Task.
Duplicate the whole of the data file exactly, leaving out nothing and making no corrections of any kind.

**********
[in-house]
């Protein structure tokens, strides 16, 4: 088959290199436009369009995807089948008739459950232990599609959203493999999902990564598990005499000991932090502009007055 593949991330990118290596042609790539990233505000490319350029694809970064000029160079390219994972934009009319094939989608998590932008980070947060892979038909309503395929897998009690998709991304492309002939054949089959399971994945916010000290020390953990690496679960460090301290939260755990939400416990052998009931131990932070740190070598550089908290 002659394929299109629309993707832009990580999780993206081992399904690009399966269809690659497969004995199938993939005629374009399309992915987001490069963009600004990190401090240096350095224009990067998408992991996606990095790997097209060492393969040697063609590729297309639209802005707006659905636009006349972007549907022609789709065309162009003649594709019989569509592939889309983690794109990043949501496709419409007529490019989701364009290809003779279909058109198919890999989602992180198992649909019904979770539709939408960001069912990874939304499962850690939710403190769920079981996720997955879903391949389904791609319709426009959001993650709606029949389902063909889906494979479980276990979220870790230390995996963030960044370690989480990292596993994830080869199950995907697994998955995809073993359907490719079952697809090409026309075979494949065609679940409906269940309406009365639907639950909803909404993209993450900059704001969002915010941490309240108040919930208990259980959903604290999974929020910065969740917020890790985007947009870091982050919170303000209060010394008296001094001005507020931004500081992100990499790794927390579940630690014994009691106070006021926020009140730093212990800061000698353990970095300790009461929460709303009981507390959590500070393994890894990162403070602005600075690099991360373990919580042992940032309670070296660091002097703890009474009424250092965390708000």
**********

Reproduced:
[in-house]
């Protein structure tokens, strides 16, 4: 088959290199436009369009995807089948008739459950232990599609959203493999999902990564598990005499000991932090502009007055 593949991330990118290596042609790539990233505000490319350029694809970064000029160079390219994972934009009319094939989608998590932008980070947060892979038909309503395929897998009690998709991304492309002939054949089959399971994945916010000290020390953990690496679960460090301290939260755990939400416990052998009931131990932070740190070598550089908290 002659394929299109629309993707832009990580999780993206081992399904690009399966269809690659497969004995199938993939005629374009399309992915987001490069963009600004990190401090240096350095224009990067998408992991996606990095790997097209060492393969040697063609590729297309639209802005707006659905636009006349972007549907022609789709065309162009003649594709019989569509592939889309983690794109990043949501496709419409007529490019989701364009290809003779279909058109198919890999989602992180198992649909019904979770539709939408960001069912990874939304499962850690939710403190769920079981996720997955879903391949389904791609319709426009959001993650709606029949389902063909889906494979479980276990979220870790230390995996963030960044370690989480990292596993994830080869199950995907697994998955995809073993359907490719079952697809090409026309075979494949065609679940409906269940309406009365639907639950909803909404993209993450900059704001969002915010941490309240108040919930208990259980959903604290999974929020910065969740917020890790985007947009870091982050919170303000209060010394008296001094001005507020931004500081992100990499790794927390579940630690014994009691106070006021926020009140730093212990800061000698353990970095300790009461929460709303009981507390959590500070393994890894990162403070602005600075690099991360373990919580042992940032309670070296660091002097703890009474009424250092965390708000």